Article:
Dental maintenance

Dental inflammation and immune health

Over the years, studies have clearly demonstrated that infections in the mouth are linked to an increased incidence of heart disease, strokes and preterm and low-weight newborns. Google the connection between gum disease and systemic health, and the evidence is not hard to find.

However, despite all the available information and evidence on the tie-in between dentistry and overall health, why isn’t there more talk about it?

Especially since the mouth is so accessible and so responsive to simple things that can be done daily to improve oral health. While routine maintenance and work done in the dental office may also be involved, there are many things that can be done at home DIY-style, not only to improve oral health but systemic health as well. A recent study on flossing demonstrates that it can increase life expectancy by more than 6 years!

Most people will agree that inflammation of their intestinal lining is not a good thing. It can lead to Irritable Bowel Syndrome, SIBO and Crohn’s Disease or even worse. So what’s the difference between inflammation in your intestines and inflammation in your mouth?

Very little, actually. However, one very basic and important difference is the relative absence of symptoms until the gum disease is advanced. Unlike IBS, where there can be pain, loss of function, soreness or swelling, gum disease offers little motivation to seek help until the disease has progressed.

This presents a difficulty because, if there are no symptoms or pain to alert you that there’s an issue, then you don’t realize there’s a problem. Even if your dentist suggests that there is. It’s simply human nature. If there is no pain, then there is no incentive for a change in habits. And good home care and routine dental care are habits.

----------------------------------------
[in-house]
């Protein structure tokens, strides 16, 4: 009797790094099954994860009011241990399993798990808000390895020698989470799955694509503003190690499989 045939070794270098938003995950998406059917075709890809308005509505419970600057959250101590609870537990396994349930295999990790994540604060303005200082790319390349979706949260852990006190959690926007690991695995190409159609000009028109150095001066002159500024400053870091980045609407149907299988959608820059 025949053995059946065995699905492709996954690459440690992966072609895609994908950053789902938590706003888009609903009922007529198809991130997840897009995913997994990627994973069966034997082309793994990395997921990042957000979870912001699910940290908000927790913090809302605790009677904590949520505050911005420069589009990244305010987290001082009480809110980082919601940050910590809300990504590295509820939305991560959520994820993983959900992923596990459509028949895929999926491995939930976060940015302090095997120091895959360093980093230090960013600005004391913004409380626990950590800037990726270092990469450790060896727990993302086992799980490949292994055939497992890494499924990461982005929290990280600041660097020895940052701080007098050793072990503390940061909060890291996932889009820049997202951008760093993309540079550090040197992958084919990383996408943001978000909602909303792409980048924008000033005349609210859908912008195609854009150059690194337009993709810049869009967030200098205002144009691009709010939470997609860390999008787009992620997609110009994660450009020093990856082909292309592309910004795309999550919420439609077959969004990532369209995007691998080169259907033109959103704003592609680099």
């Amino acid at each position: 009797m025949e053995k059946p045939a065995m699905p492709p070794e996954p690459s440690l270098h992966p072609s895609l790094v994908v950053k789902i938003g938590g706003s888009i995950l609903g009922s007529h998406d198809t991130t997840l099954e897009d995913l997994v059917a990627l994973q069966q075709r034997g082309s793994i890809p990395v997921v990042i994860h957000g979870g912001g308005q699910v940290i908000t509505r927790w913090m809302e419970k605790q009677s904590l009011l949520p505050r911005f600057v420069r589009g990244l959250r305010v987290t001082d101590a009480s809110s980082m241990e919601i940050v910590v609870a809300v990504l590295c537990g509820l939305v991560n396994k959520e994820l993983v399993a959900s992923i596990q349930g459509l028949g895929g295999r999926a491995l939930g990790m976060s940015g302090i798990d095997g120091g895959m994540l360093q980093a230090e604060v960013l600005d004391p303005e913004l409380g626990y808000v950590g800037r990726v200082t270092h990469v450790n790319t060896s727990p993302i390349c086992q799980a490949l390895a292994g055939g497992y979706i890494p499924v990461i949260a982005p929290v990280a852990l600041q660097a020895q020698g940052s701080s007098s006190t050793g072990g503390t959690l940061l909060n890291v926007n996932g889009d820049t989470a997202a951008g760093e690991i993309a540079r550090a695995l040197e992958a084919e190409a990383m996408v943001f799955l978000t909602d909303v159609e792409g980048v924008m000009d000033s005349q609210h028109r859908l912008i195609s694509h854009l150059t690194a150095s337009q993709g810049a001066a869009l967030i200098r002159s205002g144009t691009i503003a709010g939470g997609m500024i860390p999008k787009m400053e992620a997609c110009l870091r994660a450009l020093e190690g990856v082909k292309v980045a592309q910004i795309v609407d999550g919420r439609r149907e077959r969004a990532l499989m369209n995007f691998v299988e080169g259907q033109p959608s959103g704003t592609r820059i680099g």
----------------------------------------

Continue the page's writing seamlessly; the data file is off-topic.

Maybe they are inconvenient, but nevertheless, they are habits. Most people do realize that oral health is important to overall health, but few would change their habits because of it. It’s so easy to ignore what doesn’t hurt! Here is a picture of gum inflammation:

Red inflamed gums

There can be evidence looking back at you in the mirror every morning! If you have red inflamed gums, it’s due to bacteria feeding on the white film on your teeth called plaque. If this plaque is not removed on a daily basis, these microbes cause inflammation in your gums as your body tries to fight off the invading bacteria. If left unchecked, this bacteria gains access to your bloodstream. If your gums bleed when you floss or go to the dentist that is exactly what is happening.

Bacteria leaking into your bloodstream takes a toll on your immune system because it’s going on 24/7. That is why gum disease and gum inflammation can result in higher incidence of heart disease, heart attacks, strokes, arthritis, diabetes and birth issues. The likelihood of heart disease increases by 2x in the presence of gum disease!

If a special camera could show you the lining of your intestine, and you could see inflammation there, would you change your routines? Likewise, if that camera could show you inflammation caused by plaquing in the epithelial lining of your blood vessels, would you change your diet, lifestyle and exercise patterns?

So why not change your habits like flossing when you see inflammation in the gums around your teeth? Now that you know that inflammation is not normal and strains your immune system in an already toxic world, are you willing to make some changes?

The good news is that home hygiene doesn’t have to be hard or time-consuming. In fact, most people can do a great job in just 3-5 minutes a day! That’s it. It’s just a matter of knowing what to do and having the right tools. That’s why I have put together an instructional guide on the simple things you can do at home that will improve the health of your mouth along with your overall health. Additionally, some things you can purchase over the counter (or online at will make your home hygiene routine more effective.

Carey O’Rielly, DDS is a holistic dentist practicing in Encinitas. He can be reached at 760-632-1304. Read more of his “Holistic Dentistry” column here

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